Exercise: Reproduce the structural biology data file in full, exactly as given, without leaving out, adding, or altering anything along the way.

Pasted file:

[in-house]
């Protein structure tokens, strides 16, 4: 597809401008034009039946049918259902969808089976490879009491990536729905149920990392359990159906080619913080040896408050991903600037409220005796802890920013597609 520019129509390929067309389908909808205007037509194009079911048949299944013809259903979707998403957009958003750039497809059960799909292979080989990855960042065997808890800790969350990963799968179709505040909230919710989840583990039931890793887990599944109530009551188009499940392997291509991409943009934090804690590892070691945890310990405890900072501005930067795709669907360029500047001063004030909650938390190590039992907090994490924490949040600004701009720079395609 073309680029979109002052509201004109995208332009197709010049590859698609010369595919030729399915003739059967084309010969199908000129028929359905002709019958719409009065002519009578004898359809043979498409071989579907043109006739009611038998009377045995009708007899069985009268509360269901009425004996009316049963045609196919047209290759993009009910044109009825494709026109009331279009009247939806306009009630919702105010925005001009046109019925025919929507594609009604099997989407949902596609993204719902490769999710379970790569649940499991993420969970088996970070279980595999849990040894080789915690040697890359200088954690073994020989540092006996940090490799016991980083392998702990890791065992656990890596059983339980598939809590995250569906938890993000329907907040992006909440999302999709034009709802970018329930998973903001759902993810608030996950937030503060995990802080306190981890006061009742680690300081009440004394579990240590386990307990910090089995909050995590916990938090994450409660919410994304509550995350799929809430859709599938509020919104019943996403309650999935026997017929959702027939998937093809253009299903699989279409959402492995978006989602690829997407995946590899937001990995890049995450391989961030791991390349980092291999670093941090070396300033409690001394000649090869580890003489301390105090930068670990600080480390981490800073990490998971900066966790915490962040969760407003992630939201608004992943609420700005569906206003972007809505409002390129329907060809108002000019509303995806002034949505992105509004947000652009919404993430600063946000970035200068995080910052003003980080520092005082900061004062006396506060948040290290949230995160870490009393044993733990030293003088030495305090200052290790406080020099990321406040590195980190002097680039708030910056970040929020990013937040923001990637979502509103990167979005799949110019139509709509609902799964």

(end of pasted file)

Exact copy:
[in-house]
């Protein structure tokens, strides 16, 4: 597809401008034009039946049918259902969808089976490879009491990536729905149920990392359990159906080619913080040896408050991903600037409220005796802890920013597609 520019129509390929067309389908909808205007037509194009079911048949299944013809259903979707998403957009958003750039497809059960799909292979080989990855960042065997808890800790969350990963799968179709505040909230919710989840583990039931890793887990599944109530009551188009499940392997291509991409943009934090804690590892070691945890310990405890900072501005930067795709669907360029500047001063004030909650938390190590039992907090994490924490949040600004701009720079395609 073309680029979109002052509201004109995208332009197709010049590859698609010369595919030729399915003739059967084309010969199908000129028929359905002709019958719409009065002519009578004898359809043979498409071989579907043109006739009611038998009377045995009708007899069985009268509360269901009425004996009316049963045609196919047209290759993009009910044109009825494709026109009331279009009247939806306009009630919702105010925005001009046109019925025919929507594609009604099997989407949902596609993204719902490769999710379970790569649940499991993420969970088996970070279980595999849990040894080789915690040697890359200088954690073994020989540092006996940090490799016991980083392998702990890791065992656990890596059983339980598939809590995250569906938890993000329907907040992006909440999302999709034009709802970018329930998973903001759902993810608030996950937030503060995990802080306190981890006061009742680690300081009440004394579990240590386990307990910090089995909050995590916990938090994450409660919410994304509550995350799929809430859709599938509020919104019943996403309650999935026997017929959702027939998937093809253009299903699989279409959402492995978006989602690829997407995946590899937001990995890049995450391989961030791991390349980092291999670093941090070396300033409690001394000649090869580890003489301390105090930068670990600080480390981490800073990490998971900066966790915490962040969760407003992630939201608004992943609420700005569906206003972007809505409002390129329907060809108002000019509303995806002034949505992105509004947000652009919404993430600063946000970035200068995080910052003003980080520092005082900061004062006396506060948040290290949230995160870490009393044993733990030293003088030495305090200052290790406080020099990321406040590195980190002097680039708030910056970040929020990013937040923001990637979502509103990167979005799949110019139509709509609902799964």